The Cretan War of 1645-1671 isn’t a conflict I was familiar with, but it turns out to be a major conflict, triggered by an Ottoman invasion of Crete that saw them fairly easily conquer most of the island but left several key fortresses in Venetian hands, in particular the capital at Candia. The war dragged on for over 25 years, mainly because the defenders of Candia were able to hold out against a series of Ottoman sieges. The conflict also spread to Dalmatian, where both sides had some successes, and included a series of major naval battles, including several at the entrance to the Dardanelles.
One flaw with this book is that we don’t actually have a narrative of the war. There is a chronology but that just gives a bare outline of dates with no context. As a result I still don’t actually have a clear idea of the overall course of the war – how quickly did the Ottomans conquer the island, the general course of the campaigns in Dalmatia etc.
What we get instead are a series of chapters on different aspects of the war. We start with a look at the respective navies and armies, including an analysis of the ships involved. This war came at a time when the galley was slowly being replaced by sailing ships, and there an interesting analysis of the advantages and disadvantages of the two types. There is a look at pre-war Crete, which had been in Venetian hands for centuries, although there appears to have been little enthusiasm for Venetian control on the island. The diplomacy of the war is interesting, with Venice attempting to find allies and gain recruits across all of Christian Europe, with mixed results.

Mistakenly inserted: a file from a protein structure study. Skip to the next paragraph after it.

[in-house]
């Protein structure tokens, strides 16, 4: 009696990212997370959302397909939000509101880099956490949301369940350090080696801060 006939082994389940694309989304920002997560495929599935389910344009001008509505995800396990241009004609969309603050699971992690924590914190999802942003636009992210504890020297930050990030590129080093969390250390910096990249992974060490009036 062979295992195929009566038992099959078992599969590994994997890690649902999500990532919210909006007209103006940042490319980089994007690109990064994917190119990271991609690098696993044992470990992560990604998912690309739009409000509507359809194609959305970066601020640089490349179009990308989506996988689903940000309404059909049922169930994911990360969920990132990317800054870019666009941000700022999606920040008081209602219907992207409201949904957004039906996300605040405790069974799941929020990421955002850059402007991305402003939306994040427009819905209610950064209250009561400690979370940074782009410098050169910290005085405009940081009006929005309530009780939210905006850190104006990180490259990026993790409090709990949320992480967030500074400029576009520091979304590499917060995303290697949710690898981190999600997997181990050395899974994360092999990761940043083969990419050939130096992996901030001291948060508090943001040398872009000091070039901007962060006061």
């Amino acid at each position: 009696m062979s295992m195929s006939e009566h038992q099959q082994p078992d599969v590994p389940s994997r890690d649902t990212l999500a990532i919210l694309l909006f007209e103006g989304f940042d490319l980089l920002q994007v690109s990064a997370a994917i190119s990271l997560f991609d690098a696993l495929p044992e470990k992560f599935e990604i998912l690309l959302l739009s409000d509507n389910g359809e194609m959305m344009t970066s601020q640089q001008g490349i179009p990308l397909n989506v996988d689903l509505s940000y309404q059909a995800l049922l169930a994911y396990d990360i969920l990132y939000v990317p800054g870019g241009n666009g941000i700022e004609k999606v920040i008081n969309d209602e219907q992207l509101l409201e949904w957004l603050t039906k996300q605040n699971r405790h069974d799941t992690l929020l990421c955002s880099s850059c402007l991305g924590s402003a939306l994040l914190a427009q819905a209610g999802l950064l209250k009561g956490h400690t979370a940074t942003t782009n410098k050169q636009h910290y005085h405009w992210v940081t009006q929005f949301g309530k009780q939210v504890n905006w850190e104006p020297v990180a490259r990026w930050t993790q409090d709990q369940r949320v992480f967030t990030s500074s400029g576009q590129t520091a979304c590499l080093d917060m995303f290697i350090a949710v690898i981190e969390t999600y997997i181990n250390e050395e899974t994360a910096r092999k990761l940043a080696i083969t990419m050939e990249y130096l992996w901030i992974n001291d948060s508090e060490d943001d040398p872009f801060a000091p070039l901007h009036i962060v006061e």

The final two chapters look at particular incidents in the fighting. First is a look at the naval war, which saw the Venetians attempt to impose a blockade on the island, at times coming close to starving the Ottomans into to surrender. This also triggered a series of naval battles outside the Dardanelles, which even saw the Venetians made an attempt to pass through the straits to Constantinople! The final chapter looks at the sieges that dominated the war on Crete, and in particular the series of attacks on Candia, which saw all of the techniques available at the period put to use.
These detailed chapters provide plenty of fascinating material, and give us a good idea of the nature of the fighting during this long war.
1 – Oars, Sails and Soldiers
2 – Venetian Crete
3 – Judith versus Holofernes: Diplomacy and Strategy in the Cretan War
4 – Campo di Marte dell’Europa
5 – War on the Sea
6 – Field Campaigns: Sieges
Author: Bruno Mugnai